Day 13 Devotional & Discussion – March 4, 2015

Genesis 30:25-43

Once the second contract expired, Jacob was ready to quit and return to his home. How does Laban respond to Jacob turning in his resignation? What power does Jacob have in this third contract negotiation? How do you think Laban’s ongoing treatment of Jacob has changed Jacob? What do you think is Jacob’s motive in staying in this toxic work environment?

Have you ever told your employer to “take this job and shove it?”  Even if you just wanted to say it, why did you feel that way?  Why do you think people stay in bad work environments?

Laban tried to defraud Jacob of the agreed upon wages while Jacob acted to sabotage Laban’s business through creative animal husbandry.  Both men mistrust the other and act to destroy the other.  What motivates each of them?  Which one is do you think is guilty of the greater sin?  What is the greater sin?



  1. Jacob is such a swindler. It seems that out-of-control self-interest motivates them both. I see a victim mentality of sorts. The idea that unless I cheat and steal I’ll miss out on what is due me. That feeling that I will be passed over and mistreated unless I diligently scrape together what is due me. I don’t like it. And I think part of the reason I don’t like it is because I see it come out of me, and I don’t want to be that way. Too Scrooge-like. I think greed is deep down in there somewhere too.

    1. I find this whole scenario fascinating. Would Jacob have acted the way he did if Laban hadn’t swindled him at the end of the first contract? And yes, Jacob sees an opportunity to take advantage of Laban in the midst of the wage negotiation when Laban confesses that God has blessed him through Jacob. But then Laban swindles Jacob again by giving all the striped, speckled and black animals to his sons and moving them to an undisclosed location. Jacob’s creative use of his knowledge of animal husbandry gives him an advantage over Laban–kind of balancing the power.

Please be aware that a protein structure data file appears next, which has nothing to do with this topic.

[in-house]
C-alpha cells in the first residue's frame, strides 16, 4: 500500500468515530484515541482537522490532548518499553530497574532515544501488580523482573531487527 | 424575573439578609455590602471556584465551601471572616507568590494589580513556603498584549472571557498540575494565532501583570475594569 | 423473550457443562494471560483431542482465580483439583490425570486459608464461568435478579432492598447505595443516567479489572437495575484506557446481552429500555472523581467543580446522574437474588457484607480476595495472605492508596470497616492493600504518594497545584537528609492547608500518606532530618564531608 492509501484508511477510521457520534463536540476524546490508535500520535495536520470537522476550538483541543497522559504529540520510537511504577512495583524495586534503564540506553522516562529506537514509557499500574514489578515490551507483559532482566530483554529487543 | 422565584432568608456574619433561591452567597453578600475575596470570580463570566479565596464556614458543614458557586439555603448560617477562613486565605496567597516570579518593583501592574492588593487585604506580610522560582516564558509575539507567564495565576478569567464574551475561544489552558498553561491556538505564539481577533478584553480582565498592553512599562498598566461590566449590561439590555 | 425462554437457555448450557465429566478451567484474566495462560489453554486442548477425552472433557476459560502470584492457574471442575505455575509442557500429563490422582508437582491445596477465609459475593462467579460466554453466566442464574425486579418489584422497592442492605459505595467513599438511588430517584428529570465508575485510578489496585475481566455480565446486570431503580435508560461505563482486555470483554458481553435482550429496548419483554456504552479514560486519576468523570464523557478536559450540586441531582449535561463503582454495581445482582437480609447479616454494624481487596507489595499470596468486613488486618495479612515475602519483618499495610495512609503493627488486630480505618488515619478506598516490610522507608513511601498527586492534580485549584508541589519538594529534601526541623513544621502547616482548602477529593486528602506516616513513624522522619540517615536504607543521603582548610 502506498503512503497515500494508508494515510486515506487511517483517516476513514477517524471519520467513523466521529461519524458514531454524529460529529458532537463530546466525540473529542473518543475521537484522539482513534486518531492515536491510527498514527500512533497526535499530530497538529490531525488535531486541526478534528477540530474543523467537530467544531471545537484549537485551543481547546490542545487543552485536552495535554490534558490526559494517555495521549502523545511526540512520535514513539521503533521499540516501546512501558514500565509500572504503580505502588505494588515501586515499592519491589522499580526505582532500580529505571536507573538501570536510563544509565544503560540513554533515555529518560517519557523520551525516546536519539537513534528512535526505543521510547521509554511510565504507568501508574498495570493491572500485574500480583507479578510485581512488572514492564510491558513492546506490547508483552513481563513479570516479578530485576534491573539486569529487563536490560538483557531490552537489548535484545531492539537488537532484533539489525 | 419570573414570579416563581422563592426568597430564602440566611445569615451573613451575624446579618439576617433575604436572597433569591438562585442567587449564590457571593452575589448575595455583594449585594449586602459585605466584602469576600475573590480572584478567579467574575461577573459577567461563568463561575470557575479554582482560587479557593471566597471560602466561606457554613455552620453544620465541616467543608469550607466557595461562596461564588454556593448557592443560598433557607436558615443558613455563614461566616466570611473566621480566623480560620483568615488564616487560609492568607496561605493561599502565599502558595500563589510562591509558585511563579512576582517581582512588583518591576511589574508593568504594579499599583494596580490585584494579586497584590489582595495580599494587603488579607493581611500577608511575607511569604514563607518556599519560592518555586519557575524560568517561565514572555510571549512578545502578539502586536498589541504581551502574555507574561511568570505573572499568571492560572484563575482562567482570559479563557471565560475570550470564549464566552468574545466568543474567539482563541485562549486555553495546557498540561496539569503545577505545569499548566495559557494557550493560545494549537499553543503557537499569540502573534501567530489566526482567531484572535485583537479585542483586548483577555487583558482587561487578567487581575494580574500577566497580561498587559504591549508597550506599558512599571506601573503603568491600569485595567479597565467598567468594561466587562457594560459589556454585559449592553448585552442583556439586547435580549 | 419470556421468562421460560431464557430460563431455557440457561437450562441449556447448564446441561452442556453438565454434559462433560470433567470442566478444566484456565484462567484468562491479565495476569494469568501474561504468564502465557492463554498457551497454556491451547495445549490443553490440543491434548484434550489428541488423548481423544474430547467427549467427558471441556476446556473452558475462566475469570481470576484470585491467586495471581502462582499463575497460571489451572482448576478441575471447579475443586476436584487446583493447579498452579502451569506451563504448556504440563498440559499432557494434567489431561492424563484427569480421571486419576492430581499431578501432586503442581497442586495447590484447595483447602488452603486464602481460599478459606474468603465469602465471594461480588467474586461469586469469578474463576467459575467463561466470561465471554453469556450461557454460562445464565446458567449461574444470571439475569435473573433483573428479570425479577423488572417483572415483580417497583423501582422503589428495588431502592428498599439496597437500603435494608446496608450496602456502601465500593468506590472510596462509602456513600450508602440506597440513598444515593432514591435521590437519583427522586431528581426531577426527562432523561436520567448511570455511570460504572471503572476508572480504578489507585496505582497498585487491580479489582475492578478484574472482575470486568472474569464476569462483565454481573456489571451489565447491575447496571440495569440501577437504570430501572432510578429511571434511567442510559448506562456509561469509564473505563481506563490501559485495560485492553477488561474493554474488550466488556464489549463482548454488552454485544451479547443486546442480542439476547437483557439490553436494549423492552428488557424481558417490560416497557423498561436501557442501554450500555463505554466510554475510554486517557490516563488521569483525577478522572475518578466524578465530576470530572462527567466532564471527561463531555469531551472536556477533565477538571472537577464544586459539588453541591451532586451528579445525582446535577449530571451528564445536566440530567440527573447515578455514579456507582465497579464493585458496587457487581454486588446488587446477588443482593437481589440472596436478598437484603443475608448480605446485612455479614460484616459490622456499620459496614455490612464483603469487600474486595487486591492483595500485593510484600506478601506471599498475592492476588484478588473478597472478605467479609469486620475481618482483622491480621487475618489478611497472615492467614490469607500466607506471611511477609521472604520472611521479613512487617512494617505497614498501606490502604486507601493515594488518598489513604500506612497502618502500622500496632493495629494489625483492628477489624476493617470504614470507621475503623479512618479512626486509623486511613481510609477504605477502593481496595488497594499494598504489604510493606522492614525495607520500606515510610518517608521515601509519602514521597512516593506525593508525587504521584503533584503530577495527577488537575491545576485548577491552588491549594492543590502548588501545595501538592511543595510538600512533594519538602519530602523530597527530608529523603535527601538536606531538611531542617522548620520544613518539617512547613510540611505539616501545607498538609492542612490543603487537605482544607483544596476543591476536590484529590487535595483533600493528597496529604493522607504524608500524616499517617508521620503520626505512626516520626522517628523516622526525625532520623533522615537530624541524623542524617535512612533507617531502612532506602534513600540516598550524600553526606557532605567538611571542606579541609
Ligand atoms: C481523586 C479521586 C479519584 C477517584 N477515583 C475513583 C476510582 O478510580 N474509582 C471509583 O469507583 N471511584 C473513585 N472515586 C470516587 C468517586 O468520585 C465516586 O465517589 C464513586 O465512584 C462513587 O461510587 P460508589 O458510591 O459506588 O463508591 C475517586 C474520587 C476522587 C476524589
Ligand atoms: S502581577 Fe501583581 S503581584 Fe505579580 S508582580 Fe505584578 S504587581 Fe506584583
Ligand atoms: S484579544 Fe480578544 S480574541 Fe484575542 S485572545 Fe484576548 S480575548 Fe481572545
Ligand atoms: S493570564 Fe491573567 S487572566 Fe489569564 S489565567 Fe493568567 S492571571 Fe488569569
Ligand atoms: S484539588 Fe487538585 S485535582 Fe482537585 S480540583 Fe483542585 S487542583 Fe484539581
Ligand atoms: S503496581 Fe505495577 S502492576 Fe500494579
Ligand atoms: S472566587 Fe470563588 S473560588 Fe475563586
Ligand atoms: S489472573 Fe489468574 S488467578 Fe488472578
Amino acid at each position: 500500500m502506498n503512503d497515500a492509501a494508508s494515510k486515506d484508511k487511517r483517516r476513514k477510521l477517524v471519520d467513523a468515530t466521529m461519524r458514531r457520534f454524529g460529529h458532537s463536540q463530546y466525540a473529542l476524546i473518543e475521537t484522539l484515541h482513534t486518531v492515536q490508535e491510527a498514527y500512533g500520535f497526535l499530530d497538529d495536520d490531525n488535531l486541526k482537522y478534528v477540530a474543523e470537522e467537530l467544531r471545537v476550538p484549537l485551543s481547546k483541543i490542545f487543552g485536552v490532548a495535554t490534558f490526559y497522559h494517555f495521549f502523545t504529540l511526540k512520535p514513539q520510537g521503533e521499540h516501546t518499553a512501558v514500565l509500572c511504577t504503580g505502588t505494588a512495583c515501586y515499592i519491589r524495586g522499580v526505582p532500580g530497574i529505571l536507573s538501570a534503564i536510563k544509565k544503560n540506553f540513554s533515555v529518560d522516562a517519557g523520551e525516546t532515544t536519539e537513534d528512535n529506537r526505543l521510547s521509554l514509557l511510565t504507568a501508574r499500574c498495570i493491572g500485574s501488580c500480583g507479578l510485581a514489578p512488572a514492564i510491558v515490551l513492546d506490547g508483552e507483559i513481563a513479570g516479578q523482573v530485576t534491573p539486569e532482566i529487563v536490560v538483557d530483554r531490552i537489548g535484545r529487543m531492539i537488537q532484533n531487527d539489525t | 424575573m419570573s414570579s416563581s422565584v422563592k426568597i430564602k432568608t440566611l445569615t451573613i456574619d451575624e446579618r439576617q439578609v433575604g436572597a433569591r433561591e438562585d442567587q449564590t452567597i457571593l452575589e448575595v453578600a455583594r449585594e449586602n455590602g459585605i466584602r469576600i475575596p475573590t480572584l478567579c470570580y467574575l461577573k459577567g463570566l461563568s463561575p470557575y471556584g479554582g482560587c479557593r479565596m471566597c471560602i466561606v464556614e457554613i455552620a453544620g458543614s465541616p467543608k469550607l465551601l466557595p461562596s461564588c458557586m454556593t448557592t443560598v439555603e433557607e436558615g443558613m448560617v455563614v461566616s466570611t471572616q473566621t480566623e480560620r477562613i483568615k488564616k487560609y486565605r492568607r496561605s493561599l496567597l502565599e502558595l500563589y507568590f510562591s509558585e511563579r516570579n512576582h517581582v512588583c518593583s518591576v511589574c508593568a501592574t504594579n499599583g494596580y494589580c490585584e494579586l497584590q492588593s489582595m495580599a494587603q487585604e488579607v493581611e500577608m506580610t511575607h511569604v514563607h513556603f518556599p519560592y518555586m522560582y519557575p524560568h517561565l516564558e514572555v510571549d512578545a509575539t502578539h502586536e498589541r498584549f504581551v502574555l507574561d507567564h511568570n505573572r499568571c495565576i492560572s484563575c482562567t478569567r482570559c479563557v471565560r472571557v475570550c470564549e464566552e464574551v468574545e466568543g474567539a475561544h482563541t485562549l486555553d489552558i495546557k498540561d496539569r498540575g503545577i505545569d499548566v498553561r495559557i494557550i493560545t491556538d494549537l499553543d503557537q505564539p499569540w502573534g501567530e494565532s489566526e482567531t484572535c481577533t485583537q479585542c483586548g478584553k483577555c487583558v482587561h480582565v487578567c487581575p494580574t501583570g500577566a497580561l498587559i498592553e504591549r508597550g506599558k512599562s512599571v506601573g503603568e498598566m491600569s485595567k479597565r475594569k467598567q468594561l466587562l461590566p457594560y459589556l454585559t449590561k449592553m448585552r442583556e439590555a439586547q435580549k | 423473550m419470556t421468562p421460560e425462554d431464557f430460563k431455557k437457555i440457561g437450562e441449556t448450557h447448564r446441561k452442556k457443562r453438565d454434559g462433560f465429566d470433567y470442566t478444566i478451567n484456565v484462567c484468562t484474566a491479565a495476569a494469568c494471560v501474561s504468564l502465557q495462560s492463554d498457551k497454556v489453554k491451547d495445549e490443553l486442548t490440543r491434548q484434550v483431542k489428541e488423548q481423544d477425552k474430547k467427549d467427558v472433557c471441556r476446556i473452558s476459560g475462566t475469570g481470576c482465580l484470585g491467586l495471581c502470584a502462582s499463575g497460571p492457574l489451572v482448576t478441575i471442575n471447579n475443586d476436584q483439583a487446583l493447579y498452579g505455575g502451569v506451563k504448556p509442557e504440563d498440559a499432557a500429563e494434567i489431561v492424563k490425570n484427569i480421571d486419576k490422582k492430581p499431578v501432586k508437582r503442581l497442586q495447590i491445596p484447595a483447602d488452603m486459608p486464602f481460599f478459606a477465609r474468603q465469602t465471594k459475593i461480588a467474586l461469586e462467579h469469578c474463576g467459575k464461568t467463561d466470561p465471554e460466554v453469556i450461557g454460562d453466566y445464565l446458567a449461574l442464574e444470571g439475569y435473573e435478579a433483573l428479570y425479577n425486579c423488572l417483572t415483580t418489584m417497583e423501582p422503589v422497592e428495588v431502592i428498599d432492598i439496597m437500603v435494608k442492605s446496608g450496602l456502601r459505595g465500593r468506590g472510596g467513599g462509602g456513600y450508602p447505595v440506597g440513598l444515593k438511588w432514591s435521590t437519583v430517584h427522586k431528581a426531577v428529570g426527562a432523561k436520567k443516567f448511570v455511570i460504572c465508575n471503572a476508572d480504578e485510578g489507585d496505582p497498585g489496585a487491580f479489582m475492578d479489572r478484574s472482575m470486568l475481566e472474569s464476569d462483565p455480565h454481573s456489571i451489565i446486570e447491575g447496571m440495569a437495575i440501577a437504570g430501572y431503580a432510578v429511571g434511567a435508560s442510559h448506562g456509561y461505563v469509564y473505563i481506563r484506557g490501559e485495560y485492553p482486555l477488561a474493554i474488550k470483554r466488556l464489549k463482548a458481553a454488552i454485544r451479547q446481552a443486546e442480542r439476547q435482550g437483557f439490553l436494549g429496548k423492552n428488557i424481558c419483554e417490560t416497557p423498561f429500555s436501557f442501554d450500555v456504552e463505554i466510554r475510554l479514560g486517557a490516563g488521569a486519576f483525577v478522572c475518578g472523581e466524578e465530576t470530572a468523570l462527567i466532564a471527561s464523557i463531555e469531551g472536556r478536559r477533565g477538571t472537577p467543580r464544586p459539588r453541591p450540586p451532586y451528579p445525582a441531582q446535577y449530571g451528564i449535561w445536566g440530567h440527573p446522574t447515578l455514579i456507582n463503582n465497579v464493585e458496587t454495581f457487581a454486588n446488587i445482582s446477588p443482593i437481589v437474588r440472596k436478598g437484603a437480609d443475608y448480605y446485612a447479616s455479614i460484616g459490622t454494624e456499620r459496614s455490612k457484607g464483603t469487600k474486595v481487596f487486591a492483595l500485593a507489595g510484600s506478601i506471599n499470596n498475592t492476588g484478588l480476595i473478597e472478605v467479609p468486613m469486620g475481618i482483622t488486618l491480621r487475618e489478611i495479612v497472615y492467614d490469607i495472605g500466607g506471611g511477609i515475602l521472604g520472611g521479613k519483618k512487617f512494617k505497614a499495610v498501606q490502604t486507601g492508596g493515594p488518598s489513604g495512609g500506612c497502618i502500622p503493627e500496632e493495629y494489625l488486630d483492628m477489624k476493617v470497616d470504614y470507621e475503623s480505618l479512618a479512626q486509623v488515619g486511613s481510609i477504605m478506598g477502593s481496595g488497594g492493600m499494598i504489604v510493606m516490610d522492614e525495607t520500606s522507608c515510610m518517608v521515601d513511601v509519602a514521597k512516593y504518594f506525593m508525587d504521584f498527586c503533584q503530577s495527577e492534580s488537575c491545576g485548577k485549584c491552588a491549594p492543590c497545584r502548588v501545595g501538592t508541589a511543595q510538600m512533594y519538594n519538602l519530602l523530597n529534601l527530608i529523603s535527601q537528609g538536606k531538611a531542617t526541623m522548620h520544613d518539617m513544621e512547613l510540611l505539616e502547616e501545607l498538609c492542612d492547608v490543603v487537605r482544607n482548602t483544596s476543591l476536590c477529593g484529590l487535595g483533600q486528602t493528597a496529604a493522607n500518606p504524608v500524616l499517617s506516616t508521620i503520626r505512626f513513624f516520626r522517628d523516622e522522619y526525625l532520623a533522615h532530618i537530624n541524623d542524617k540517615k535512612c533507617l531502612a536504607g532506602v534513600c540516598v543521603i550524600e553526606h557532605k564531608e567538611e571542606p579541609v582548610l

Laban has proved himself to be an unscrupulous boss, taking advantage of his employee and using his position of power to ensure that he gets the profits. While neither of them is guiltless, Laban’s continued abuse of power is foundational to the toxic work environment where Jacob has to figure out how to survive. I vote for Laban as the one guilty of the greater sin because he is the one with the greatest amount of power in the relationship. Those with power over others have a special (and daunting) stewardship to use it responsibly and to ensure the wellbeing of those impacted by their power. I immediately think of Jesus’ lesson to his disciples on the use of power in Matthew 20:25-28, “You know that the rulers of the Gentiles lord it over them, and their high officials exercise authority over them. Not so with you. Instead, whoever wants to become great among you must be your servant, and whoever wants to be first must be your slave— just as the Son of Man did not come to be served, but to serve, and to give his life as a ransom for many.”

      If Laban had been a person of integrity and justice, he would have helped (served) Jacob and ensured his success. It makes me realize too that he had very little concern about his daughter’s welfare since he was happy to keep Jacob in a position of subservience.

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